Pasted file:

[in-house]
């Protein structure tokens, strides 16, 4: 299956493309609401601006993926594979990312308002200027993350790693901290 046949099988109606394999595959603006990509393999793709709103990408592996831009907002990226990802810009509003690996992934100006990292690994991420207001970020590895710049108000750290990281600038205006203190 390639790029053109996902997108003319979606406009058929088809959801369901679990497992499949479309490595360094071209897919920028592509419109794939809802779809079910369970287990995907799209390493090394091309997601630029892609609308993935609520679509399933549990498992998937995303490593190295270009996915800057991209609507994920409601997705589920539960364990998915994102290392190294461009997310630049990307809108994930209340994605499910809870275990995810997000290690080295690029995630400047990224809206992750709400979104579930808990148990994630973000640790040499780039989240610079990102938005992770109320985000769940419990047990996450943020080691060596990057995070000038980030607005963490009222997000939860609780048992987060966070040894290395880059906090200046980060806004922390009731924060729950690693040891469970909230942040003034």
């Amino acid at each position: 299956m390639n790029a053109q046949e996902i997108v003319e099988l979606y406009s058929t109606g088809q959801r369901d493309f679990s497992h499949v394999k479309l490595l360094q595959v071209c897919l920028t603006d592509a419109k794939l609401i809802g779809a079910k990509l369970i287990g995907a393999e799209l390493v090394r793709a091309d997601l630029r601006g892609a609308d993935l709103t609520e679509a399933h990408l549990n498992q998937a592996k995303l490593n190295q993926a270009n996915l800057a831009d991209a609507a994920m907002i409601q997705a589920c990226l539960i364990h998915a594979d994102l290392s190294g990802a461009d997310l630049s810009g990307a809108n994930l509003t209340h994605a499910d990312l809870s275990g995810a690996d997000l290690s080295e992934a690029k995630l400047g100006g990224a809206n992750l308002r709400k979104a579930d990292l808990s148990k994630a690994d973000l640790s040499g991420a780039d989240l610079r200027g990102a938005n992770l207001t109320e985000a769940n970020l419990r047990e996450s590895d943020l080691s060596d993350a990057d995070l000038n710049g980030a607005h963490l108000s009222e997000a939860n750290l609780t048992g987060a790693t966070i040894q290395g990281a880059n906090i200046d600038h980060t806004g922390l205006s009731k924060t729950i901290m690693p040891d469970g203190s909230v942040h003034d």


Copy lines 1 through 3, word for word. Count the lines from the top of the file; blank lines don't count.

[in-house]
């Protein structure tokens, strides 16, 4: 299956493309609401601006993926594979990312308002200027993350790693901290 046949099988109606394999595959603006990509393999793709709103990408592996831009907002990226990802810009509003690996992934100006990292690994991420207001970020590895710049108000750290990281600038205006203190 390639790029053109996902997108003319979606406009058929088809959801369901679990497992499949479309490595360094071209897919920028592509419109794939809802779809079910369970287990995907799209390493090394091309997601630029892609609308993935609520679509399933549990498992998937995303490593190295270009996915800057991209609507994920409601997705589920539960364990998915994102290392190294461009997310630049990307809108994930209340994605499910809870275990995810997000290690080295690029995630400047990224809206992750709400979104579930808990148990994630973000640790040499780039989240610079990102938005992770109320985000769940419990047990996450943020080691060596990057995070000038980030607005963490009222997000939860609780048992987060966070040894290395880059906090200046980060806004922390009731924060729950690693040891469970909230942040003034």
């Amino acid at each position: 299956m390639n790029a053109q046949e996902i997108v003319e099988l979606y406009s058929t109606g088809q959801r369901d493309f679990s497992h499949v394999k479309l490595l360094q595959v071209c897919l920028t603006d592509a419109k794939l609401i809802g779809a079910k990509l369970i287990g995907a393999e799209l390493v090394r793709a091309d997601l630029r601006g892609a609308d993935l709103t609520e679509a399933h990408l549990n498992q998937a592996k995303l490593n190295q993926a270009n996915l800057a831009d991209a609507a994920m907002i409601q997705a589920c990226l539960i364990h998915a594979d994102l290392s190294g990802a461009d997310l630049s810009g990307a809108n994930l509003t209340h994605a499910d990312l809870s275990g995810a690996d997000l290690s080295e992934a690029k995630l400047g100006g990224a809206n992750l308002r709400k979104a579930d990292l808990s148990k994630a690994d973000l640790s040499g991420a780039d989240l610079r200027g990102a938005n992770l207001t109320e985000a769940n970020l419990r047990e996450s590895d943020l080691s060596d993350a990057d995070l000038n710049g980030a607005h963490l108000s009222e997000a939860n750290l609780t048992g987060a790693t966070i040894q290395g990281a880059n906090i200046d600038h980060t806004g922390l205006s009731k924060t729950i901290m690693p040891d469970g203190s909230v942040h003034d």